Blood Lines Chapter Four


Vicki had seen a thousand dawns and seen none of them the way she saw this one.

'Can you feel it?’’

'Feel what?’’ Half asleep, she lifted her head off Henry's lap.

'The sun.’’

A sudden shot of adrenaline snapped her awake and she jerked forward, peering into his face. He looked very intent, brows drawn down, eyes narrowed. She glanced at the window. Although it faced south, not east, the sky had definitely begun to lighten. ’’Henry?’’

He blinked, focused, and shook his head when he saw her expression, his smile both reassuring and slightly embarrassed. ’’It's all right, this happens every morning. It's like a warning.’’ His voice took on the mechanical tones of a dozen science fiction movie computers. ’’You have fifteen minutes to reach minimum safe darkness.’’

'Fine.’’ Vicki stood, still holding his wrist. ’’Fifteen minutes. Let's go.’’

'I was making a joke,’’ he protested as she pulled him to his feet. ’’As warnings go, it's not really that definite. It's just a feeling.’’

Vicki sighed and shot an anxious glance out the window at the streaks of pink she was sure she could see touching the edges of the city. ’’Okay. It's just a feeling. What do you usually do when you feel it?’’

'Go to bed.’’

'Well?’’

He studied her face for a moment-his intent expression back-sighed in turn, and nodded. ’’You're right.’’ Then he pulled his hands free, spun on his heel, and walked across the living room.

'Henry?’’

Although he stopped, he didn't turn, merely looked back over his shoulder.

I don't have to stay if you're sure you're all right. Except he wasn't sure. That was why she was there. And while he might be regretting making the offer-she recognized second thoughts in his hesitation-the reason he'd made it still existed. It seemed that if they were to both get through sunrise, she'd have to treat this like any other job. The client fears that under certain conditions he may attempt suicide. I'm here to stop him. With a start, she realized he was still waiting for her to say something. ’’Uh, how do you feel?’’

Henry watched the parade of emotions cross Vicki's face. This isn't any easier for you, is it? He thought. ’’I feel the sun,’’ he said softly and held out his hand.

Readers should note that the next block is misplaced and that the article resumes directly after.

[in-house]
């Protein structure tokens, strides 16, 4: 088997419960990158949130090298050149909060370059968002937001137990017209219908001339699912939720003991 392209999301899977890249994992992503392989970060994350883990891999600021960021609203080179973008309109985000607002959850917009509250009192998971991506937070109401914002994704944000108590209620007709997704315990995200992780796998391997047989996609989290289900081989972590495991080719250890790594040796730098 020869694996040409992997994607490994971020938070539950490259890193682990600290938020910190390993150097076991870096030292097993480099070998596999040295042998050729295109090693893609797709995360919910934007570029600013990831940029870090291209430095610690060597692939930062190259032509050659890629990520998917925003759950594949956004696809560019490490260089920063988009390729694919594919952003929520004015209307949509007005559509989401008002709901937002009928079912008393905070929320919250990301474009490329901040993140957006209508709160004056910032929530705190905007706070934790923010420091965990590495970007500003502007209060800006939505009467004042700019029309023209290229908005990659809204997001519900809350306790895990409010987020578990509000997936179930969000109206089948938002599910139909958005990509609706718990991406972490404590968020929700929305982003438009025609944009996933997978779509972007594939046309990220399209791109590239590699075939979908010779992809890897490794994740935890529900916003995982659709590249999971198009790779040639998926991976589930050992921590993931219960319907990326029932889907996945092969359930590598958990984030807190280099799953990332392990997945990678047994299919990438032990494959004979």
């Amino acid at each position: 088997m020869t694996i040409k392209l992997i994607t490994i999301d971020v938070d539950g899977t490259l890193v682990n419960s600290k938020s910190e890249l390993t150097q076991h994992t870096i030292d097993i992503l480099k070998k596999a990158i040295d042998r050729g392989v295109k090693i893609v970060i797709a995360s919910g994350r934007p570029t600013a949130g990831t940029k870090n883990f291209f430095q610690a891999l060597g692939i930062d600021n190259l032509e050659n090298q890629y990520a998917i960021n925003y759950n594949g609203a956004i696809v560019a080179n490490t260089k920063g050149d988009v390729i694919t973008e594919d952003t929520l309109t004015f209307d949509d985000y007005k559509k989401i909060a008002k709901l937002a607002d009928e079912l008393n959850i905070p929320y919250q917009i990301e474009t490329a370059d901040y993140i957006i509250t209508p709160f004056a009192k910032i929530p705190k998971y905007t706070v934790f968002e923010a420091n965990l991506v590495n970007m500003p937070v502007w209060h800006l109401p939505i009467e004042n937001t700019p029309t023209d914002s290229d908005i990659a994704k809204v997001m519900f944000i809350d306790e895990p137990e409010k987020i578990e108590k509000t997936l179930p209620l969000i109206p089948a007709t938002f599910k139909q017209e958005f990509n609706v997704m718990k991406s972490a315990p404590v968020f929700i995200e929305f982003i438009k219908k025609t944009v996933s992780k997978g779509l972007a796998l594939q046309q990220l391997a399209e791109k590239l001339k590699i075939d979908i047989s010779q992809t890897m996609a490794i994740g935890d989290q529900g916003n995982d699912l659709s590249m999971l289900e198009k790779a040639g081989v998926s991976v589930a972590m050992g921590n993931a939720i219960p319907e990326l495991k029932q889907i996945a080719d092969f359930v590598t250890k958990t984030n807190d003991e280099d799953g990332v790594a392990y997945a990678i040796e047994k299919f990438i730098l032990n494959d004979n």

She took it with what he'd come to recognize as her working expression and together they made their way to the bedroom.

The first time Vicki had seen Henry's bed, she'd been irrationally disappointed. By that time she'd known he didn't spend the day locked in a coffin atop a pile of his native earth, but she'd been secretly hoping for something a little exotic. A king-size bed-’’I bet your father would have loved to have one of those?’’ '-with white cotton sheets and a dark blue blanket was just too definitively normal looking.

This morning, she shook free of his hand and stopped just inside the closed door. The soft circle of light from the lamp on the bedside table left her effectively blind, but she knew, because he'd told her on that first visit, that the heavy blue velvet drapery over the window covered a layer of plywood painted black and caulked around the edges. Another curtain just inside the glass hid the wood from the prying eyes of the world. It was a barrier designed to keep the sun safely at bay and a barrier, Vicki knew, that Henry could rip down in seconds if he chose. Her body became the barrier before the door.

Standing by the bed, Henry hesitated, fingers on shirt buttons, surprised to find himself uncomfortable about undressing in front of a woman he'd been making love to- and feeding from-for months. This is ridiculous. She probably can't even see you from there, the light's so dim.

Shaking his head, he stripped quickly, reflecting that helplessness brought with it a much greater intimacy than se*.

He could feel the sun more strongly now, more strongly than he could remember feeling it before. You're sensitive to it this morning. That's all. God, he hoped it was all.

For Vicki, watching the flicker of pale skin as Henry moved in and out of the circle of light, standing guard at the door suddenly made less than no sense. ’’Henry? What the hell am I doing here?’’ She walked forward until his face swam into focus and then reached out and laid her hand gently on his bare chest, halting his movement. ’’I can't stop you?’’ She scowled, recognizing the words as inadequate. ’’I can't even slow you down.’’

'I know.’’ He covered her fingers with his, marveling as he always did at the heat of her, at the feel of her blood pulsing just under the skin.

'Great.’’ She rolled her eyes. ’’So what am I supposed to do if you make a run for the sun?’’

'Be there.’’

'And watch you die?’’

'No one, not even a vampire, wants to die alone.’’

It could have sounded facetious. It didn't. Hadn't she realized only hours before that was all she had to give him? But she hadn't realized, not then, that it might come to this.